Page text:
Results and discussion

Transcript abundance

Temporal expression of these four genes had been monitored previously [3, 4]. In order to be able to compare transcript levels on the same preparations of cDNA, we repeated these measurements with fresh material (Figure 2). While both pairs of genes had transcripts when the adult cuticle is being laid down, the two CPLCG genes have maximal transcript levels later than the CPF genes and their transcript levels were lower. The data had the same temporal pattern as our earlier studies, but there in young adults, CPLCG4 was similar to CPLCG3[4] and CPF4 was lower than CPF3[3]. Adult eclosion in An. gambiae is gated to occur after the dark period begins. Some pharate adults at P24 will be only a few hours away from eclosion, others will wait much longer. The animals we were comparing between our published work and this analysis were kept under different photoperiods and collected at different times of the day, so quantitative differences in relative transcript levels are not surprising, and indeed we observed this difference. (see Additional file 2).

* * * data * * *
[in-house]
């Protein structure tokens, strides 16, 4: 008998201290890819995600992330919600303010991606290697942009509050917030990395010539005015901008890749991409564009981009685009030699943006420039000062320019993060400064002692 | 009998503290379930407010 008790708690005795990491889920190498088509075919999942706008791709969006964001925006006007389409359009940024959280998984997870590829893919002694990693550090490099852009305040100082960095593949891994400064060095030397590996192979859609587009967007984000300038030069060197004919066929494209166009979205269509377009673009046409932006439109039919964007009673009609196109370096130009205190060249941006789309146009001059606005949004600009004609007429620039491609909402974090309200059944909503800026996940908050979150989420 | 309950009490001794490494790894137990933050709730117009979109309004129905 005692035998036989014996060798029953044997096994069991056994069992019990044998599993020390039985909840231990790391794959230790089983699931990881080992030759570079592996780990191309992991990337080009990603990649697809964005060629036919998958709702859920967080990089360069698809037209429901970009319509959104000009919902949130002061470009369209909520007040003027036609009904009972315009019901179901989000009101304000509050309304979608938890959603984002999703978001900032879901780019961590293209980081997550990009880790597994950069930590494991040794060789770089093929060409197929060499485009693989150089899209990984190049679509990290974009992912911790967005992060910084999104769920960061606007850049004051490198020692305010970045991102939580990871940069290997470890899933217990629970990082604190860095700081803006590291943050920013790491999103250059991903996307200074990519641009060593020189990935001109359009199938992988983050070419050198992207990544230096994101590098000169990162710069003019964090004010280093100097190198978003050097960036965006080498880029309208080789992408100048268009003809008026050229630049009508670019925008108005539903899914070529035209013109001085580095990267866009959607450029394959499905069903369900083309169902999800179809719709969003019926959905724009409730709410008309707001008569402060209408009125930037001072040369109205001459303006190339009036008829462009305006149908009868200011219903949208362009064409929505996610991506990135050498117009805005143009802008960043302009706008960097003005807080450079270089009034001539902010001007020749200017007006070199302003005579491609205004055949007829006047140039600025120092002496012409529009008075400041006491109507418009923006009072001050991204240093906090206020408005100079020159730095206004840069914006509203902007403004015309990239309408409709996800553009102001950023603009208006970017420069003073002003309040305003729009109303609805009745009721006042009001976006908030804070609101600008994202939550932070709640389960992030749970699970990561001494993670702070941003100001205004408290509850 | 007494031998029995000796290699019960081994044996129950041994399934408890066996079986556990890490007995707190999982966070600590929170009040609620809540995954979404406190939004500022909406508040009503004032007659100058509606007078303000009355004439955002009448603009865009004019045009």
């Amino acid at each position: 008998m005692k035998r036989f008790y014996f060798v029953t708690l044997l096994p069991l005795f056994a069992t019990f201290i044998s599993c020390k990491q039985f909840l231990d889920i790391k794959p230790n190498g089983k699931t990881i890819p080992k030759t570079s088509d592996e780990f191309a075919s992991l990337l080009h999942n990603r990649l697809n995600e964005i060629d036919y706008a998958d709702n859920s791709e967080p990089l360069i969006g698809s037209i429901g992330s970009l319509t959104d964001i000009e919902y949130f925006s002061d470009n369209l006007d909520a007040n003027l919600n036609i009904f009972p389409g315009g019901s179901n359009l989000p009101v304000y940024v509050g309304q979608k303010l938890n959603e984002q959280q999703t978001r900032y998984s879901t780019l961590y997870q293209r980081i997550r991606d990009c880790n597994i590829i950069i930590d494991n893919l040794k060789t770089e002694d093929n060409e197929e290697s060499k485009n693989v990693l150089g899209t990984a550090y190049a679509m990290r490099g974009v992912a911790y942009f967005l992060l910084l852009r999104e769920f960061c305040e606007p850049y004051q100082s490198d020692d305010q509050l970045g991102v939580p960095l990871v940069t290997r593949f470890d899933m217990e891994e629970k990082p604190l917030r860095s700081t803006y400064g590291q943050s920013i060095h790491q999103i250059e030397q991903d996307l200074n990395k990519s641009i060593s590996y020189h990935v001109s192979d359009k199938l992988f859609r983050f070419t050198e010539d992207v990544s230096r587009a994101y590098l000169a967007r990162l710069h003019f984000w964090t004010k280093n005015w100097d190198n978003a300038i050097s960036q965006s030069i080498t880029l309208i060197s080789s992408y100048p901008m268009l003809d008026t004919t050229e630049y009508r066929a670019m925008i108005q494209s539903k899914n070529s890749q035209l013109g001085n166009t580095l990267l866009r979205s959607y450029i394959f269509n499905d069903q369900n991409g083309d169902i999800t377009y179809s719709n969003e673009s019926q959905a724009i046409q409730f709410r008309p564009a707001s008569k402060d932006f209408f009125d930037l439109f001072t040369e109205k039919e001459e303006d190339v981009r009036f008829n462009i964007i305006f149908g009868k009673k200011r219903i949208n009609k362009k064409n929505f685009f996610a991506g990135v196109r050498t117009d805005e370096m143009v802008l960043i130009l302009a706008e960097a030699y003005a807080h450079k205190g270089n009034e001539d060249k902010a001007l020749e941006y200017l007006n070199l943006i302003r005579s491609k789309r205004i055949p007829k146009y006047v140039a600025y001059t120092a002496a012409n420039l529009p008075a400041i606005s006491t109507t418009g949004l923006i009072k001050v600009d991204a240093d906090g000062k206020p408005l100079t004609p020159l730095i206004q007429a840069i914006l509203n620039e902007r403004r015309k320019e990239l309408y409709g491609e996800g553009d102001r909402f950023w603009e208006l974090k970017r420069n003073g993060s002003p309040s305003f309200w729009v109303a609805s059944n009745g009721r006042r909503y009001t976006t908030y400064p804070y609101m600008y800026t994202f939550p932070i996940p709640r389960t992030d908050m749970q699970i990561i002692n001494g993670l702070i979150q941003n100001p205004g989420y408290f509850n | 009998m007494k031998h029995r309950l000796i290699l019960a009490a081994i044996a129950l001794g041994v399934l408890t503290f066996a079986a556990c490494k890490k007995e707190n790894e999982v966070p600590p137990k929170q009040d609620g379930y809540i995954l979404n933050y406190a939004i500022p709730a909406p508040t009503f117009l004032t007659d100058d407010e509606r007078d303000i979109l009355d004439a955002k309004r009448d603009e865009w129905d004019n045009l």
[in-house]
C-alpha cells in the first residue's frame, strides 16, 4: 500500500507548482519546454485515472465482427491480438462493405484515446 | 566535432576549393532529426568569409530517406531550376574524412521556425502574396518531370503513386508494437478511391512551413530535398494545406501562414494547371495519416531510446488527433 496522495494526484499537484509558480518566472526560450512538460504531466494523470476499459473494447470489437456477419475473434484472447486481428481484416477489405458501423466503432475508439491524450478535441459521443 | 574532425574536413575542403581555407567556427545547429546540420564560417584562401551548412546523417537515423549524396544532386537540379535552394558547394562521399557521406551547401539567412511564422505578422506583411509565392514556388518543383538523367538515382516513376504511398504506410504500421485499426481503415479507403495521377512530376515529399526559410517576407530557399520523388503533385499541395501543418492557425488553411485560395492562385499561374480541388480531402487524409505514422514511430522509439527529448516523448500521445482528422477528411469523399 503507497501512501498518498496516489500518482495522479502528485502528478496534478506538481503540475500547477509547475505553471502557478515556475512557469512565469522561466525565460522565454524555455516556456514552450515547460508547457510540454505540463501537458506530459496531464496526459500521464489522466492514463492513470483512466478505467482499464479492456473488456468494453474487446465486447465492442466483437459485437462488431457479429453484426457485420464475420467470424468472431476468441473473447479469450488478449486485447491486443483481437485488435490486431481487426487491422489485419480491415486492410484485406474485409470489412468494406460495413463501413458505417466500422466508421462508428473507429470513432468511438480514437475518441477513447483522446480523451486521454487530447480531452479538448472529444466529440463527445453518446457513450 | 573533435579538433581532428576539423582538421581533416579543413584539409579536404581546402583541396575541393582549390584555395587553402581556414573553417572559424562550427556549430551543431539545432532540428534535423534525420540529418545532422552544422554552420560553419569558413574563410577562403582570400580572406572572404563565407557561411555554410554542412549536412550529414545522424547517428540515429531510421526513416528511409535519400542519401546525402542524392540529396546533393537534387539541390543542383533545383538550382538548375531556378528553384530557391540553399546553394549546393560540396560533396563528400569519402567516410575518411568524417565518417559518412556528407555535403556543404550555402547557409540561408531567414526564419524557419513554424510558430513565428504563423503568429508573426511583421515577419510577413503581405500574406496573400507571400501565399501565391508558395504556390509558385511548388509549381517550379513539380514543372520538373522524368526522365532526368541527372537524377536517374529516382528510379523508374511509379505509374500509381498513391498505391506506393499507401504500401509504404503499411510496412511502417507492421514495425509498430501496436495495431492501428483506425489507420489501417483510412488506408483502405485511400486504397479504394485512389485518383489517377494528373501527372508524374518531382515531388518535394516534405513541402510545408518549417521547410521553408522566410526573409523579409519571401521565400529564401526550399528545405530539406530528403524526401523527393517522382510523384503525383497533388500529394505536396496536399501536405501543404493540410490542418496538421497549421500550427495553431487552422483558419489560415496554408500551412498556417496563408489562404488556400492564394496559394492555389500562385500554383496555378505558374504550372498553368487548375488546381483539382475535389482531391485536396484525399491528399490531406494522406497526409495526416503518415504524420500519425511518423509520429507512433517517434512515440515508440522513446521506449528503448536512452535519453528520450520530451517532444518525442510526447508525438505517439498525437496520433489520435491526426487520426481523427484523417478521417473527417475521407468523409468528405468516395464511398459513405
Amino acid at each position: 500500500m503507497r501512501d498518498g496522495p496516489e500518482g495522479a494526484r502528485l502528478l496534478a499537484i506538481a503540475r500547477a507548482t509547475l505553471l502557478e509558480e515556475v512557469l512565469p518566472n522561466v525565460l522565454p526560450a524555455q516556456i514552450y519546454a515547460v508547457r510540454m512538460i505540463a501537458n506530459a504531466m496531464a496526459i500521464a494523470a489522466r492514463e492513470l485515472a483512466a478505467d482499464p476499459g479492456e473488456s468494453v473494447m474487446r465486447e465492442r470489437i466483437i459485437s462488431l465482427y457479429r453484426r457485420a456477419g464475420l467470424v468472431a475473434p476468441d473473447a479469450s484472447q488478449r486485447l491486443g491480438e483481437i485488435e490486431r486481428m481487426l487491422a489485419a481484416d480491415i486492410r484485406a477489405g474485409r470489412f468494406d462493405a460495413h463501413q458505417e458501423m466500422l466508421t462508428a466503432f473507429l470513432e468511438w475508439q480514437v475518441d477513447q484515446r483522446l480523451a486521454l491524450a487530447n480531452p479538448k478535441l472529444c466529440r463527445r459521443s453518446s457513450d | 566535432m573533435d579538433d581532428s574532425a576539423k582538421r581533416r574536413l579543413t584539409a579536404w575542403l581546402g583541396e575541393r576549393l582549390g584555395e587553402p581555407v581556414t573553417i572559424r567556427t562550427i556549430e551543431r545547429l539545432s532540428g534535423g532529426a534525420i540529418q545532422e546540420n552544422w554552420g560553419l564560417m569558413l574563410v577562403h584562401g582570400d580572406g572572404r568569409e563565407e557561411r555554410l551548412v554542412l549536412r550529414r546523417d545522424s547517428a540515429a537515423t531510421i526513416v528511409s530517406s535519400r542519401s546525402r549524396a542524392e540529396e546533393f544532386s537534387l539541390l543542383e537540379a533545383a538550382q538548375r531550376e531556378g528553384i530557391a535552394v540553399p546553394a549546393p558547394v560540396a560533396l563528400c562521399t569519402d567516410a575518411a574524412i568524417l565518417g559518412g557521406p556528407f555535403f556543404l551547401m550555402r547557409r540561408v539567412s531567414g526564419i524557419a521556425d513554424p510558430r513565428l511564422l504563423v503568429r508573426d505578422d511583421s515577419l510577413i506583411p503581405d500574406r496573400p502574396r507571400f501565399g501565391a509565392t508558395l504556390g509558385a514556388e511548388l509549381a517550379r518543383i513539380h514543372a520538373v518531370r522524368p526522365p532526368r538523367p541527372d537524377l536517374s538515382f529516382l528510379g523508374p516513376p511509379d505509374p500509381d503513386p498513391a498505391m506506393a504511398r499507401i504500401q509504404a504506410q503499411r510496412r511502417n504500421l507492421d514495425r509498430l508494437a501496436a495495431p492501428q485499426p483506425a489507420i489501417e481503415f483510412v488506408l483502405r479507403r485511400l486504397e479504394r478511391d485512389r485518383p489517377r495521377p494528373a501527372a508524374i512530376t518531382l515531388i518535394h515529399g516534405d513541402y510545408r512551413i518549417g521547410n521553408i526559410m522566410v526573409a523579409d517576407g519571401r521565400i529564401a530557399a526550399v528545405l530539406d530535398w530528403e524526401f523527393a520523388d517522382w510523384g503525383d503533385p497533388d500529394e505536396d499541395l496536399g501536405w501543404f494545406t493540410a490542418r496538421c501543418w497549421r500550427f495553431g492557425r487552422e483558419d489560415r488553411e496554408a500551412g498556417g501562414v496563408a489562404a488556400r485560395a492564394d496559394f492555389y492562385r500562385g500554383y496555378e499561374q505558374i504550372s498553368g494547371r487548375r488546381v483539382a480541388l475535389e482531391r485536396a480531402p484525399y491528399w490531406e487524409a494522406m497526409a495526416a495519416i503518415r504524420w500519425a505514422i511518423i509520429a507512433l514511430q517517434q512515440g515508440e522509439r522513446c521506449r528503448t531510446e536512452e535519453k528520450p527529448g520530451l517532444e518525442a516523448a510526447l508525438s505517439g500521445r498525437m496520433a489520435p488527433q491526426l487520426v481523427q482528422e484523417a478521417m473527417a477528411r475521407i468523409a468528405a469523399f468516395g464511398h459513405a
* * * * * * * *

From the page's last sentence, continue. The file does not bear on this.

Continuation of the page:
Figure 2
figure 2

RT-qPCR analysis of CPF3 , CPF4 and CPLCG3, CPLCG4 . Stages examined were: pupae 12 h after pupation (P12), pharate adults (P24) and young adults (<5 h). Mean±SEM are shown. For each gene, differences between P24 and young adult are statistically significant (p≤.0001).

Transcript localization

Results from in situ hybridization are in accord with the mRNA temporal patterns, but reveal that the situation is more complex. The CPF3 probe hybridized best in pharate adults (P24) (Figure 3A, C), while CPLCG3 was most abundant in young adults (Figure 3F). Nonetheless, for some specimens, there was strong hybridization at the other stage (Figure 3D). Transcripts were also detected in other tissues. Transcripts from all four genes were present in the thorax where muscle and cuticle came in contact (muscle insertion zones) (examples in Figure 4A, B). In pharate adults of both sexes, all four genes had transcripts in the genitalia (examples in Figure 4C, D). None of the probes were detected in the eyes, with the exception of artifactual labeling of the acellular lens, a common problem with RNA probes which also frequently react with the old, acellular, pupal cuticle [11].